Tracy WANTS A NAP Marchini - *on Hiatus*
Marc Poliquin @Marc_Writes@bookendslit I’ve heard that, these days, slice of life picture books are harder sells than PBs with more traditional narratives. Any truth to that? Would it be advisable to try and sell a more traditionally structured book first if you’re an unpublished writer? #AskBookEndsJr #Askagent
I think slice of life are (and have been) more difficult for a while now, so as a debut if you do write both character-driven narratives and slice-of-lifes, I probably would start with the character-driven book! #AskAgent #askbookendsjr #picturebooks
Most of the fiction pbs I've sold as an agent are around 450 words, and they're all the standard 32 pages. But, at the same time, you have to tell the story with the words you need. It's just that in picture books, *every* word has to be the *right* word.
I'm not hating on PLP specifically, but if you submitted that as a debut picture book today, it would be rejected. Today's picture book fiction sweet spot is around 300 - 500 words. There's always exceptions, but they are rare. (CHICKEN WANTS A NAP is 165, over 24 pages)
But yes - the trend in publishing has been towards shorter picture books. If you read some of our classics - like Poky Little Puppy - there's so much about that book that wouldn't be published today. It's too long, the arc isn't layered, the puppy doesn't solve their own problem.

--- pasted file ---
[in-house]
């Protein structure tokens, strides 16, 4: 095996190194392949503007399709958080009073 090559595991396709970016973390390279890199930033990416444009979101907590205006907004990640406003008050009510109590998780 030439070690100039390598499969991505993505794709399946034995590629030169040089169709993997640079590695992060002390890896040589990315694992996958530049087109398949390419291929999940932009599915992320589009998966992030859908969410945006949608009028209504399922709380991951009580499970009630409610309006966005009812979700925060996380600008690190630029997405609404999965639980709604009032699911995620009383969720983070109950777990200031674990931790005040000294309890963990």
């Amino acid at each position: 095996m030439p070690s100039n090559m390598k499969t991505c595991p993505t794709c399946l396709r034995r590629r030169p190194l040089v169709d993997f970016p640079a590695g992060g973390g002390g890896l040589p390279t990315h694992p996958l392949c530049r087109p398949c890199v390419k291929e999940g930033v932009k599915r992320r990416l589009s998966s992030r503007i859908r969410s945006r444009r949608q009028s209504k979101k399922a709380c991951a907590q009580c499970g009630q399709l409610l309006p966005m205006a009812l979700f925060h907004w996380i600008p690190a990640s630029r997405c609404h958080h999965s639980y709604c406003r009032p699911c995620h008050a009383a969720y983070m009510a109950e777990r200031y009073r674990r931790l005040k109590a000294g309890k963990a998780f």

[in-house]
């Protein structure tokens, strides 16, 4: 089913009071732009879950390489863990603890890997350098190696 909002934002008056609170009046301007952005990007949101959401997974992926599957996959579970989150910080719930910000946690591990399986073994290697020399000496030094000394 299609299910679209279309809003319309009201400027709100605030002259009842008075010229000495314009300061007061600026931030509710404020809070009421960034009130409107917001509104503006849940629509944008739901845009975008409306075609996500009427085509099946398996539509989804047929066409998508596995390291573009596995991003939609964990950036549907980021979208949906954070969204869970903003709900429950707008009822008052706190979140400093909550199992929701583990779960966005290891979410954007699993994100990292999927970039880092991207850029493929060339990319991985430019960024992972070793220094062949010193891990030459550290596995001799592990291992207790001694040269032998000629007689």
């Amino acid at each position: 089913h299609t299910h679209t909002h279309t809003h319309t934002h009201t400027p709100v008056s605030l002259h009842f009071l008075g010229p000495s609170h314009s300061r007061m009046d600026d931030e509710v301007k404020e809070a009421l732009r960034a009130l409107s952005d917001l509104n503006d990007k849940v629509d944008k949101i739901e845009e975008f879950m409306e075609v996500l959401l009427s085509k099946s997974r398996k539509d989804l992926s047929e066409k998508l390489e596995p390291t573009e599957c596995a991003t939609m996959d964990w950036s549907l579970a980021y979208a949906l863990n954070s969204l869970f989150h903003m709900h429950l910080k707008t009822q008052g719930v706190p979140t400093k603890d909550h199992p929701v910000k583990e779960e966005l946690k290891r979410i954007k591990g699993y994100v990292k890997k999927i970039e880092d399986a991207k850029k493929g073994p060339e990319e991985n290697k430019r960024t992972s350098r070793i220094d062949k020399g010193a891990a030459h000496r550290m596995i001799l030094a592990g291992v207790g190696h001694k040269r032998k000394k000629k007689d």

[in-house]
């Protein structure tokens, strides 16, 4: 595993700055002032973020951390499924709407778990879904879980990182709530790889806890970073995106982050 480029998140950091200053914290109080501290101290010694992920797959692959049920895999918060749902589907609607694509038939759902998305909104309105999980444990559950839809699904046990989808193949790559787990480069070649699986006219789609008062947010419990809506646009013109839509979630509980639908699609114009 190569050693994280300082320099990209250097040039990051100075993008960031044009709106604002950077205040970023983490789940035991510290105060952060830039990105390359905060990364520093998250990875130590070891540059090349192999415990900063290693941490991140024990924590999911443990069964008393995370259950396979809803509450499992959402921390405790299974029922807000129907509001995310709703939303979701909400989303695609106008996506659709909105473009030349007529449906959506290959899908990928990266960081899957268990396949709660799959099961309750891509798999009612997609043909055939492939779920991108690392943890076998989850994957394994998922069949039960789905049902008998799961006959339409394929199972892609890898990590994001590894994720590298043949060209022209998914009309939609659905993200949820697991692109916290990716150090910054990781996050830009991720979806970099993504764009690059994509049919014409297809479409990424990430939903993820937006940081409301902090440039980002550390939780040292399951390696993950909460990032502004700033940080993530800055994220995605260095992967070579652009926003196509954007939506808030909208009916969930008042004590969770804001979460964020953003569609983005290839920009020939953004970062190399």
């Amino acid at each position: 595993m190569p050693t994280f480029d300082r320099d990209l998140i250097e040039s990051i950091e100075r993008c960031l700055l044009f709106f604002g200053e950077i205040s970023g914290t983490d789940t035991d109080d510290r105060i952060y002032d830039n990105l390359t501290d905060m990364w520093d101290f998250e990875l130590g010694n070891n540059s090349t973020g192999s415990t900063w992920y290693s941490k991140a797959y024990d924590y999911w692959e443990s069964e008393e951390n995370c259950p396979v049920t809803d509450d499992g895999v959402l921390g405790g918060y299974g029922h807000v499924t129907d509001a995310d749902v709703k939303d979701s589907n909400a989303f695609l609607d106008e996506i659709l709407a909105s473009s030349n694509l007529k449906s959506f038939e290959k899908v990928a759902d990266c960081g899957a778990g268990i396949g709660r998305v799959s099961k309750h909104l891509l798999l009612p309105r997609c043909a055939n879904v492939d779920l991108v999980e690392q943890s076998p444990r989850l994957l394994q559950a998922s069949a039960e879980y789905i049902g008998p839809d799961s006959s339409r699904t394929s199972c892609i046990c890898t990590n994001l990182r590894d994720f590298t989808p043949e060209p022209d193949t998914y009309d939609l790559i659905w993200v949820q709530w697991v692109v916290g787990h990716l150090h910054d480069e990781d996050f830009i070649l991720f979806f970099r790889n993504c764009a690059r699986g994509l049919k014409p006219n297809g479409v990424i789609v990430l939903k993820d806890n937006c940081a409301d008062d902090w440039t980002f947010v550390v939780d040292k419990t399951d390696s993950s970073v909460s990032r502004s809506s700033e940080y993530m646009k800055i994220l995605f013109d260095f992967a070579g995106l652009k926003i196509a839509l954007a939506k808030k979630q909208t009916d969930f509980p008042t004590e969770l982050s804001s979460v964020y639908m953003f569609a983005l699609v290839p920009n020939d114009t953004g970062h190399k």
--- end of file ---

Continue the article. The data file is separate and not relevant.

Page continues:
Publishers are *not* making a shift towards primarily author-illos. They just want the best picture book projects they can find, be it from an author or an author-illustrator. As an agent, I'm open to authors, illustrators and author-illustrators.
So - agents looking *only* for picture book author/illustrators is just the personal preference of the agent. It's a different process and a different set of contacts to shop an illustrator's portfolio vs. a completed book dummy, and some agents prefer to do one over the other.
Kelly Mangan @KellyAMangan@TracyMarchini @scbwi I’m seeing a lot of agents lately saying they’re *only* looking for PB author/illustrators. I’m also noticing a trend for fewer & fewer words. Is this a general industry trend away from PB authors? Are publishing houses primarily looking for author/illustrators now too?
Tracy WANTS A NAP Marchini @TracyMarchiniWill agents look at picture book projects that are already illustrated and self-published? tracymarchini.com/2018/03/13/rea…
Tracy WANTS A NAP Marchini @TracyMarchiniWho chooses the illustrator for picture books? tracymarchini.com/2017/04/06/who…
Will you as an author get to talk to the illustrator while they work? Usually - no. As an author, you were able to do your creative work without input (except from your editor), and so the illustrator gets the same courtesy when it comes to their creative vision for the book.
And while that might sound limiting - the truth is that art departments are seeing art from all over and have a very keen eye for what is working in the current market - so they're going to have an even clearer vision of what the book *could* be.
So, does the author have a say about who illustrates their book with a traditional publisher? Yes, (but mostly) no. You can suggest an artist, but ultimately, it's going to come down to the editor and art director's vision for the book as a whole.